The Display Case Held Ernest Hemingway's Autograph


One of my favorite photos was taken upstairs in one of the bedrooms.   There was a display case that contained a book from the Hotel Taube in Schruns, Austria.  This book was not interesting because it was an alpine skiing manual, but because it held Ernest Hemingway's autograph in the upper right corner.  The glass display case sits right under a window, which is why you see the curtain details reflected in the photo.


Reviewing & Photographing The Hemingway-Pfeiffer Museum
Alpine Skiing Manuel from Hotel Taube
Photo by Cynthia Sylvestermouse
Ernest Hemingway's Autograph - Photo by Cynthia Sylvestermouse
Ernest Hemingway's Autograph
Photo by Cynthia Sylvestermouse




There were several other rooms in the home and I have lots of pictures, but I chose some of my favorites to share with you today.  Perhaps, one day soon you can tour the home for yourself and see it all in person.  


Reviewing & Photographing The Hemingway-Pfeiffer Museum in Piggott, Arkansas

 

The Ernest Hemingway Barn-Studio in Piggott, Arkansas


Apparently, the upstairs studio of the barn was Ernest Hemingway's place of solace and the place where he went to write.  

Due to the time of day, I was not able to get a great shot of the exterior of the barn-studio.  As you can see, I was staring straight into the sun.  

Hemingway's studio was located up the stairs on the right.

Hemingway Barn-Studio at Hemingway-Pfeiffer Museum - Photographed and Reviewed by Sylvestermouse
Hemingway's Barn-Studio
Photo by Cynthia Sylvestermouse



I'm not pro big-game hunting and I really hated what I saw inside the studio.  It truly put a damper on my day and I admit, I stopped listening to the guide for a while.  However, I will still share the photos with you. 

Ernest Hemingway's Barn Studio
Hemingway's Barn-Studio
Photo by Cynthia Sylvestermouse

 Stove in Hemingway Barn-Studio Game Table in Hemingway Barn-Studio



No doubt, I would have been better prepared to hear the stories that day of Ernest Hemingway's life if I had read any of the books featured below.  


 

 

 See More Photography Reviews On
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House of Sylvestermouse





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Thursday, July 12, 2018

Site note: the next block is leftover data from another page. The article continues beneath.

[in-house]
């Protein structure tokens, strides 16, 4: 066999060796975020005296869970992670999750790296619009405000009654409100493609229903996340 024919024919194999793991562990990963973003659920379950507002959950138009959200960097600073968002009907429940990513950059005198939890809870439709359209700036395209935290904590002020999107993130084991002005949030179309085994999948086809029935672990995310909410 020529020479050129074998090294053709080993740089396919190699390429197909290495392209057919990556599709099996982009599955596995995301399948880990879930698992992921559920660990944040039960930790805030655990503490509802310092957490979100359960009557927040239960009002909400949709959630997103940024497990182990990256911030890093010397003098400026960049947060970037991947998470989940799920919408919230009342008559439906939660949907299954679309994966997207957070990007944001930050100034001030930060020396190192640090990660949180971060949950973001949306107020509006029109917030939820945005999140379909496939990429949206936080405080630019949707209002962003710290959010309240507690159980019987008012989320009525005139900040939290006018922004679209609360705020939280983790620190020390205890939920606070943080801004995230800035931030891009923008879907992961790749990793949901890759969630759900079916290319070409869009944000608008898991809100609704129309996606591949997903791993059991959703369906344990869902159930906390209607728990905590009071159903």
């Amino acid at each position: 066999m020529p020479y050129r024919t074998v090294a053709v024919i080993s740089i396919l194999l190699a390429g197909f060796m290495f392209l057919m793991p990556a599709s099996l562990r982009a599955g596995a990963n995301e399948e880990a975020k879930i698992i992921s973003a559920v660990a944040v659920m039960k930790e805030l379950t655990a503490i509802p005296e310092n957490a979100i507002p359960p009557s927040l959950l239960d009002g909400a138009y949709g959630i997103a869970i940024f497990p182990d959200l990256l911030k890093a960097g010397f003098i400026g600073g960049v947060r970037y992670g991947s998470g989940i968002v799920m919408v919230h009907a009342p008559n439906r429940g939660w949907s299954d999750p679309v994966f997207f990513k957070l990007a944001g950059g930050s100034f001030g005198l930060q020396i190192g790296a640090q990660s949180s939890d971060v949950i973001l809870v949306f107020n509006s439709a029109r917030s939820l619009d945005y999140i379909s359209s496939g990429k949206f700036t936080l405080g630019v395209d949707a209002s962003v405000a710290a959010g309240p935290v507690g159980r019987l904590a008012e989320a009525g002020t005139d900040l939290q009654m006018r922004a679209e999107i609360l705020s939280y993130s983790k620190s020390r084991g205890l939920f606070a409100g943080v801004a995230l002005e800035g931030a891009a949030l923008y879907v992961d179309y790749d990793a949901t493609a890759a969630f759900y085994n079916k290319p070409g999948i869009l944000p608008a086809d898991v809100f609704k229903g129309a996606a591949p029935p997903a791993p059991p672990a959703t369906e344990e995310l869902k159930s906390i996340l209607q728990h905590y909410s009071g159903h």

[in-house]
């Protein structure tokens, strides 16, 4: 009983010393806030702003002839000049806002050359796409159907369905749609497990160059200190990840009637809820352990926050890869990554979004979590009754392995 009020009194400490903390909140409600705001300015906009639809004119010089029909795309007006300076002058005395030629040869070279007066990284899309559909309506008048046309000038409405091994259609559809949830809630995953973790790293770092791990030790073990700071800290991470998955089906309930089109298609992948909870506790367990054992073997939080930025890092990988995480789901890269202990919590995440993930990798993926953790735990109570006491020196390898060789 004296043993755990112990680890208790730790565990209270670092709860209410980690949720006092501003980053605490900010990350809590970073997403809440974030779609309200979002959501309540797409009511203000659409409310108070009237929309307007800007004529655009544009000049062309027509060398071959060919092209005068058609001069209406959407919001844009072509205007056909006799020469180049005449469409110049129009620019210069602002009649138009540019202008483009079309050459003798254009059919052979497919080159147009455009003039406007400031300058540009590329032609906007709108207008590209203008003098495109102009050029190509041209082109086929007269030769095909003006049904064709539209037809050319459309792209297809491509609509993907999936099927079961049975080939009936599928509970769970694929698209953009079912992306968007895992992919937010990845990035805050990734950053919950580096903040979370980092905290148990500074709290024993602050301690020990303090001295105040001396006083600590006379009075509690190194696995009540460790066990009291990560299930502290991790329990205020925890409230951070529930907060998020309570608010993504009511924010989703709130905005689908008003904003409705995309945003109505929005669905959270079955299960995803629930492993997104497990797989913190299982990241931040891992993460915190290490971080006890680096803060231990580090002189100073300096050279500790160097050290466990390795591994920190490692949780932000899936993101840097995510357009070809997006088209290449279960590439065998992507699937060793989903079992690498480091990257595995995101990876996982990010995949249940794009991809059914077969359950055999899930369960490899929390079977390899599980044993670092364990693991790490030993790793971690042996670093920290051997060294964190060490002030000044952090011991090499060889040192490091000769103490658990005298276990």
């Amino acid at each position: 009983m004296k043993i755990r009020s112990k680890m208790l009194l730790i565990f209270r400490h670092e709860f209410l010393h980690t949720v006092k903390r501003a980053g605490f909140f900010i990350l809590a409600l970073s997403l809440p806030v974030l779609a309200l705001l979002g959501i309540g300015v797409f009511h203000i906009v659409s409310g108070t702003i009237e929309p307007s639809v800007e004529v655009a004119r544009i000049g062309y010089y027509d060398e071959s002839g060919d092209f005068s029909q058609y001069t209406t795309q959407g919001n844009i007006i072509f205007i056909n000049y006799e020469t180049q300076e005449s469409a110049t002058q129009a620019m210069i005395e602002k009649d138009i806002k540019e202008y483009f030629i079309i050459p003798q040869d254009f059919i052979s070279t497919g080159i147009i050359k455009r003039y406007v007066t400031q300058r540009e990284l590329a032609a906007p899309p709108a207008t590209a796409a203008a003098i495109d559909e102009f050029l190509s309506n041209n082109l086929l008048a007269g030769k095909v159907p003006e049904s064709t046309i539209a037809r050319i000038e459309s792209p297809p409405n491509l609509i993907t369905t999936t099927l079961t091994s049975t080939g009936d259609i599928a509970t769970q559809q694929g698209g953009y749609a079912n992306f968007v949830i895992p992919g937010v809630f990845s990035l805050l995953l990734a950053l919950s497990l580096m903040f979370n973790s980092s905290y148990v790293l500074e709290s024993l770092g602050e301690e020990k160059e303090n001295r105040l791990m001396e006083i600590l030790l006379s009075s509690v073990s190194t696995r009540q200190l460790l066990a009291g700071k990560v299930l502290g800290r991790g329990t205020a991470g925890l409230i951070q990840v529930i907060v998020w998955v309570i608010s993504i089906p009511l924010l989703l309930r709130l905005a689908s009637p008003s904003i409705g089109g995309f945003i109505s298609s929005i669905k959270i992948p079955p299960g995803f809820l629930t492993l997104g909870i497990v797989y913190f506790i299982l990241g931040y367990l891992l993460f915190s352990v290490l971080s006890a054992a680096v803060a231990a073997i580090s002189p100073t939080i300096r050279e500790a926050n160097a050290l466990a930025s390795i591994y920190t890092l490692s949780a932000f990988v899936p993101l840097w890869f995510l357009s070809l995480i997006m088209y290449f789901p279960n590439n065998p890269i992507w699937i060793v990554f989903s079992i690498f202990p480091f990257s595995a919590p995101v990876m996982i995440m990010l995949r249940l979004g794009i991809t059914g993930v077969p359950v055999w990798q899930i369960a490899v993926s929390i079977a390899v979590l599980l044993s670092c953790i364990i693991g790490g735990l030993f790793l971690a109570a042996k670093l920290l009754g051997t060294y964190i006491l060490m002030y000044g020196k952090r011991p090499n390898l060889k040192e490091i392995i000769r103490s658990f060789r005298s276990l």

Review of Small Town Fun in Conneaut Ohio

Conneaut West Breakwater Lighthouse
On our latest roadtrip we were traveling up highway 90 on our way from St. Louis, Missouri to Manchester, New Hampshire.  We have traveled that way several times as our son lives in NH.  I have noticed signs for the town of Conneaut, Ohio but never have stopped in the past.  This time I was needing a respite from the drive so we decided to stop for the afternoon.  I knew it was a small town so I was pleasantly surprised with all there was to see.  Here is a review of the sights we saw in Conneaut.

Lighthouse in Bay

In the photo at the top of this post you will see the unique lighthouse I photographed in Conneaut.  The walk out to the lighthouse was quite a hike, so instead I got out my tripod and long lens to photograph the lighthouse.

History

Conneaut is located on Lake Erie in the Northeast corner of Ohio.  As the town grew in the 19th century it became a point for shipping grain, whiskey and forest products.  In 1835 a lighthouse was built to facilitate ships coming into and out of the harbor.  Various improvements and changes were made to the lighthouse over the years.  In 1920 the old lighthouse was removed and the modern cement light we see today was built.  This light called the Conneaut West Breakwater Lighthouse, can be seen for 17 miles into Lake Erie.

Fun Watching Eagles

While I was photographing the lighthouse my husband got into a conversation with a local resident who was out on the harbor enjoying the beautiful day.  She saw my camera with my long lens (600mm) and told him about a place on the other end of the harbor where there was an eagles nest in an old tree.  We went over to that area and had a wonderful afternoon watching the eagles.  There were several juvenile eagles along with the adults.  In the third photo below, I captured an adult eagle pulling a fish from the water.


Covered Bridge

The map of Conneaut that I picked up showed a trail of covered bridges.  There were four in the area and we took a drive and found one that I stopped to photograph. The covered bridge that I photographed is called State Road bridge and it spans the Conneaut creek.  This bridge is 157 feet long and is a single span Town Truss bridge according to the sign on the bridge.  It was built in 1983.